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Understanding the lien date

August 4, 2002

Every taxing entity wants to make clear who has the responsibility for paying property taxes on real and personal property. The owner of property on a certain date and time has that responsibility. California Revenue and Taxation Code Section 117 says the "lien date is the time when taxes for any fiscal year become a lien on property."

The word lien relates back to the Latin verb ligare meaning "to tie or bind" and entered the English language from the medieval French noun meaning a "band or tie." Thus, placing a lien against someone or their property is a way of "binding" that property to show an obligation owed by that owner to the person who holds the lien. In this case, the obligation is to pay the taxes and the "person" who holds the lien is the taxing entity. Jan. 1 at 12:01 a.m. is the current lien date in California.

Current property taxes on real property such as land, homes, commercial/industrial structures and ranches/vineyards are usually prorated in escrow as of the date of the transfer. The lien date does not make a significant impact on these transactions. However, property taxes on boats, aircraft, unsecured business property and possessory interests are usually not prorated when there is a transfer. Thus, someone who sells a boat that they owned on Jan. 1, in February is still responsible for the property taxes for the fiscal year beginning July 1 after that February and running through June 30 of the next calendar year.

Persons who sell their boat or aircraft between Jan. 1 and when the bill comes out should collect the expected amount of taxes from the buyer. The reverse happens if someone buys a boat or aircraft after Jan. 1. They will not receive a regular bill until the July following the next January after their purchase.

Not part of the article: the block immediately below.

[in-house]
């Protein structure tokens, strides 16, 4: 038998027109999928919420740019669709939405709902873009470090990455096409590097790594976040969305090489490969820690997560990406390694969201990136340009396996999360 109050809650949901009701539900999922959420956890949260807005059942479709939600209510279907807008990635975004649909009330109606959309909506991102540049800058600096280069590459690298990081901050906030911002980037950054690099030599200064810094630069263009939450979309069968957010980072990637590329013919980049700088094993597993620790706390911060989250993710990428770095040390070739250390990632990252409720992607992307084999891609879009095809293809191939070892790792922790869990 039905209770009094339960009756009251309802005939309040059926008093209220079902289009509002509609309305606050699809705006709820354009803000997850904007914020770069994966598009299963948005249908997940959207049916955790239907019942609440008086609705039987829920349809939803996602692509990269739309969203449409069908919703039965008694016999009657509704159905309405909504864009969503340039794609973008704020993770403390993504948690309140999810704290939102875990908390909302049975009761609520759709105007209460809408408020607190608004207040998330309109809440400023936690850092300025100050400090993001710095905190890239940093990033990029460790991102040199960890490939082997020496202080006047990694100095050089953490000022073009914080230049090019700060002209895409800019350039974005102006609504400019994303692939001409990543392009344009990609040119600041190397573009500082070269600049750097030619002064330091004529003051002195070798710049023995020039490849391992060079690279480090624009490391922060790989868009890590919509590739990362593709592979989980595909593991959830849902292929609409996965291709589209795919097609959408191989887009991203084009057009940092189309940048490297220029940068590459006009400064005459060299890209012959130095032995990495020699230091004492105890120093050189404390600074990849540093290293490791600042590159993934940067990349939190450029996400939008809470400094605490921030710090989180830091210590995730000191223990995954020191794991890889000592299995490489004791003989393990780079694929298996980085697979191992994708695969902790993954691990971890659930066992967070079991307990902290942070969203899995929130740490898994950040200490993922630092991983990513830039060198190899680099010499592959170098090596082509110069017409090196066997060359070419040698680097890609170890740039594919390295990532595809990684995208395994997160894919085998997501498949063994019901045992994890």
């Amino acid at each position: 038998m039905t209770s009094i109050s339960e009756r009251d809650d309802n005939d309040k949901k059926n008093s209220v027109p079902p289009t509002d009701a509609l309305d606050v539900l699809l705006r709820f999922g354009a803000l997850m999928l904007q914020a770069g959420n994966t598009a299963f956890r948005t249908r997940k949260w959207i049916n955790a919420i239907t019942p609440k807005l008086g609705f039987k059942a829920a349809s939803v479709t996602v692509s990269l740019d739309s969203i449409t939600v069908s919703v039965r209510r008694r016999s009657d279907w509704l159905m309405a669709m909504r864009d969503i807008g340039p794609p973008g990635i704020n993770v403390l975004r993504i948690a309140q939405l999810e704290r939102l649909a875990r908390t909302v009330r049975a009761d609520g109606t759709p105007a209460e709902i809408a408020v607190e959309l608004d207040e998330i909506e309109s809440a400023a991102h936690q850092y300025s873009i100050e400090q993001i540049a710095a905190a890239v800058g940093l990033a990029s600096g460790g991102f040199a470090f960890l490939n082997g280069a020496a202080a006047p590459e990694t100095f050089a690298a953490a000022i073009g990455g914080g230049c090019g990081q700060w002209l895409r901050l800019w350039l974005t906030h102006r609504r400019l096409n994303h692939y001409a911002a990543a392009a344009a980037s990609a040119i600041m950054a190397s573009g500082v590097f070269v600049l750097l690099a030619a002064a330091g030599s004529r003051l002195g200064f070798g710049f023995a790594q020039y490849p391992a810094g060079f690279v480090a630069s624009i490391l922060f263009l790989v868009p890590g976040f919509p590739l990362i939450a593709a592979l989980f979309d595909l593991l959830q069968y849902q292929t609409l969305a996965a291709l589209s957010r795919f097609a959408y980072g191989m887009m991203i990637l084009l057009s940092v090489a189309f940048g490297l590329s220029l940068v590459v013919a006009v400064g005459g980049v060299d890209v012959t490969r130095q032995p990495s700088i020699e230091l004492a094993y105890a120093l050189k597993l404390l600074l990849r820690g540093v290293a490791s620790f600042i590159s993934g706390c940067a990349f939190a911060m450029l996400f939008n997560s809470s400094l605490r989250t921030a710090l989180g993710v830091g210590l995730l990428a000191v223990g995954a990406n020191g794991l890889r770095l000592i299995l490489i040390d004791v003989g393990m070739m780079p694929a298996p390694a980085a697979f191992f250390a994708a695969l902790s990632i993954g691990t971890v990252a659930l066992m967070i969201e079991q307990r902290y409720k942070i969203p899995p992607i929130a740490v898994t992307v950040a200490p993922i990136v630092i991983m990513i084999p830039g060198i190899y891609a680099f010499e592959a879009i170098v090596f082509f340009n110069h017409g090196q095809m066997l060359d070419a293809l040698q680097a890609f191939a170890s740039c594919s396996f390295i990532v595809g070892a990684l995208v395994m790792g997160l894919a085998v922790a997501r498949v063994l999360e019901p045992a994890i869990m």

Businesses often change hands through a process known as a bulk sale. If this transaction happens between Jan. 1 and when the unsecured property tax bill for that business comes out, the seller will be responsible for the taxes for the next fiscal year unless provisions are made in the bulk sale escrow to prorate the taxes. Proration is not automatic in bulk sale transfers.

Finally, persons who rent hangars at the Napa County Airport, homes at Napa State Hospital or the California Veterans Home, use property at the Napa Fairgrounds or from other non-taxable agencies are subject to possessory interest taxes. These taxes are for their private use of non-taxable property. The person who holds the possessory interest on Jan. 1 is responsible for the coming fiscal year taxes even if they move out on Jan. 2. Again, there is no proration with the new lessee. Anyone thinking of relocating from any of these premises should time the lease to end, if possible, as late in the calendar year as possible.

Should you have any questions please contact Napa County Assessor John Tuteur at 707.253.4459 or by e-mail



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